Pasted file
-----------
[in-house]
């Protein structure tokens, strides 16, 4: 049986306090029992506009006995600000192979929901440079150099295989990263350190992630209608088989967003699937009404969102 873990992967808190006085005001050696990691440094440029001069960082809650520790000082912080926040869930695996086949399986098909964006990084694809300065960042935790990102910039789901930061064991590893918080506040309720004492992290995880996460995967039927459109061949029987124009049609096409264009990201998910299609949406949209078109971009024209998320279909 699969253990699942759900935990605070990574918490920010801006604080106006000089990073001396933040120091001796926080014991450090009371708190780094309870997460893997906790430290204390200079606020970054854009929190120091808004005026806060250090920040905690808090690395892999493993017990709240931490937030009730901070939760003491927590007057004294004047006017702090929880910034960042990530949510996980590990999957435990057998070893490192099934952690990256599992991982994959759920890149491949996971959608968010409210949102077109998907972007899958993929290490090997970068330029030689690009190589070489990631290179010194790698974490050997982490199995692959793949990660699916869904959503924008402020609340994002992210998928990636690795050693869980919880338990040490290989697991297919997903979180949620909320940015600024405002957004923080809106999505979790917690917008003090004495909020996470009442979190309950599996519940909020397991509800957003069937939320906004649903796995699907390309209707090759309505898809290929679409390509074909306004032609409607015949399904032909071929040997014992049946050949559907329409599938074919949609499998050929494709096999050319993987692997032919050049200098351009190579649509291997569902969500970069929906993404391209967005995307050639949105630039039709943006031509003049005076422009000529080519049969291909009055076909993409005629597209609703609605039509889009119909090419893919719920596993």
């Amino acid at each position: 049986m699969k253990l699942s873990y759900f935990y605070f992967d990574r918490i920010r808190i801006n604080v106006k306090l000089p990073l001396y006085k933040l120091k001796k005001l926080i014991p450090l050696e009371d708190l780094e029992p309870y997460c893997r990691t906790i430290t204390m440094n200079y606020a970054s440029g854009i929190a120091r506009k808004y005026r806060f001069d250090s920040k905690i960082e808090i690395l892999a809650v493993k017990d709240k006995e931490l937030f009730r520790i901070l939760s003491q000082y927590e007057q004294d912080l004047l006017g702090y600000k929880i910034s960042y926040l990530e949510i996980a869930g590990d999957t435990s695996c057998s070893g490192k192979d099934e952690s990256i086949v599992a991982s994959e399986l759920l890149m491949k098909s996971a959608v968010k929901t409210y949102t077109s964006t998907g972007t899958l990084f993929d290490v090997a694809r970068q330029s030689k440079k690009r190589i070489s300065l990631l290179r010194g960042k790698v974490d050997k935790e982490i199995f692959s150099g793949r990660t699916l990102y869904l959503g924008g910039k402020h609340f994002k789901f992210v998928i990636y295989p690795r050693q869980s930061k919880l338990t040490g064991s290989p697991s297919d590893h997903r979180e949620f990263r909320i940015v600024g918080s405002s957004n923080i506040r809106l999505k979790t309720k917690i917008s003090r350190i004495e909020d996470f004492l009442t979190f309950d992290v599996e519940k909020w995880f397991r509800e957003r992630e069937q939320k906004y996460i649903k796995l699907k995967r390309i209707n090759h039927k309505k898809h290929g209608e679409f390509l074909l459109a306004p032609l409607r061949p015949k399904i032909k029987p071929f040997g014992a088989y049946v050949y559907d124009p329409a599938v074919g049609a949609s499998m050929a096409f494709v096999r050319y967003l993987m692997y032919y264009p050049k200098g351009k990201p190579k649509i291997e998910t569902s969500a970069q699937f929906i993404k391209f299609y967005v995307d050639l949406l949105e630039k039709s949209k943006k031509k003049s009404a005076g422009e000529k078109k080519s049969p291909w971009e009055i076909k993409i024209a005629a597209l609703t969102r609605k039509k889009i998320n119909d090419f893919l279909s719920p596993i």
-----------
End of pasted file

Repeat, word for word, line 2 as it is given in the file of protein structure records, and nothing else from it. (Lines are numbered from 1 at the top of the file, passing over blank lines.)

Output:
């Protein structure tokens, strides 16, 4: 049986306090029992506009006995600000192979929901440079150099295989990263350190992630209608088989967003699937009404969102 873990992967808190006085005001050696990691440094440029001069960082809650520790000082912080926040869930695996086949399986098909964006990084694809300065960042935790990102910039789901930061064991590893918080506040309720004492992290995880996460995967039927459109061949029987124009049609096409264009990201998910299609949406949209078109971009024209998320279909 699969253990699942759900935990605070990574918490920010801006604080106006000089990073001396933040120091001796926080014991450090009371708190780094309870997460893997906790430290204390200079606020970054854009929190120091808004005026806060250090920040905690808090690395892999493993017990709240931490937030009730901070939760003491927590007057004294004047006017702090929880910034960042990530949510996980590990999957435990057998070893490192099934952690990256599992991982994959759920890149491949996971959608968010409210949102077109998907972007899958993929290490090997970068330029030689690009190589070489990631290179010194790698974490050997982490199995692959793949990660699916869904959503924008402020609340994002992210998928990636690795050693869980919880338990040490290989697991297919997903979180949620909320940015600024405002957004923080809106999505979790917690917008003090004495909020996470009442979190309950599996519940909020397991509800957003069937939320906004649903796995699907390309209707090759309505898809290929679409390509074909306004032609409607015949399904032909071929040997014992049946050949559907329409599938074919949609499998050929494709096999050319993987692997032919050049200098351009190579649509291997569902969500970069929906993404391209967005995307050639949105630039039709943006031509003049005076422009000529080519049969291909009055076909993409005629597209609703609605039509889009119909090419893919719920596993």